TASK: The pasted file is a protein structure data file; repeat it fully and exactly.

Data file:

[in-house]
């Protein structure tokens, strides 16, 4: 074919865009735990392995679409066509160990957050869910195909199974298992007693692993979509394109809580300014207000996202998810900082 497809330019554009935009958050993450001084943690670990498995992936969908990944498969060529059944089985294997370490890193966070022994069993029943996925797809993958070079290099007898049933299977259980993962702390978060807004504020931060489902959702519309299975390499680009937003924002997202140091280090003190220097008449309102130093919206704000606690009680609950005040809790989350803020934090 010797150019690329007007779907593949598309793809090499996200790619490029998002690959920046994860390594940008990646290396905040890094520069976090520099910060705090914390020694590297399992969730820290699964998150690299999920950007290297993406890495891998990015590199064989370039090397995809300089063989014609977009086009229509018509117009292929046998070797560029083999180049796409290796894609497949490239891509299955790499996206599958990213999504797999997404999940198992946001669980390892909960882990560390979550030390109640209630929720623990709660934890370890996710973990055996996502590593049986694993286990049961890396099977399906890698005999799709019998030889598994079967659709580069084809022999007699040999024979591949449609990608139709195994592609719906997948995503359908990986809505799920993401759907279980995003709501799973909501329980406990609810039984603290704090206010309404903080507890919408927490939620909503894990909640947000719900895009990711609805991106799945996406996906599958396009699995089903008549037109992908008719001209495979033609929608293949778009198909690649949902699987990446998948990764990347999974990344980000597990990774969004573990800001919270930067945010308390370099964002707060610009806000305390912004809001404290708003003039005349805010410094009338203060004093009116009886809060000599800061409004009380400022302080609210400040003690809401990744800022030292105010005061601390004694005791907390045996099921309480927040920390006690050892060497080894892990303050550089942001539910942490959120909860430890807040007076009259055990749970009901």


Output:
[in-house]
């Protein structure tokens, strides 16, 4: 074919865009735990392995679409066509160990957050869910195909199974298992007693692993979509394109809580300014207000996202998810900082 497809330019554009935009958050993450001084943690670990498995992936969908990944498969060529059944089985294997370490890193966070022994069993029943996925797809993958070079290099007898049933299977259980993962702390978060807004504020931060489902959702519309299975390499680009937003924002997202140091280090003190220097008449309102130093919206704000606690009680609950005040809790989350803020934090 010797150019690329007007779907593949598309793809090499996200790619490029998002690959920046994860390594940008990646290396905040890094520069976090520099910060705090914390020694590297399992969730820290699964998150690299999920950007290297993406890495891998990015590199064989370039090397995809300089063989014609977009086009229509018509117009292929046998070797560029083999180049796409290796894609497949490239891509299955790499996206599958990213999504797999997404999940198992946001669980390892909960882990560390979550030390109640209630929720623990709660934890370890996710973990055996996502590593049986694993286990049961890396099977399906890698005999799709019998030889598994079967659709580069084809022999007699040999024979591949449609990608139709195994592609719906997948995503359908990986809505799920993401759907279980995003709501799973909501329980406990609810039984603290704090206010309404903080507890919408927490939620909503894990909640947000719900895009990711609805991106799945996406996906599958396009699995089903008549037109992908008719001209495979033609929608293949778009198909690649949902699987990446998948990764990347999974990344980000597990990774969004573990800001919270930067945010308390370099964002707060610009806000305390912004809001404290708003003039005349805010410094009338203060004093009116009886809060000599800061409004009380400022302080609210400040003690809401990744800022030292105010005061601390004694005791907390045996099921309480927040920390006690050892060497080894892990303050550089942001539910942490959120909860430890807040007076009259055990749970009901």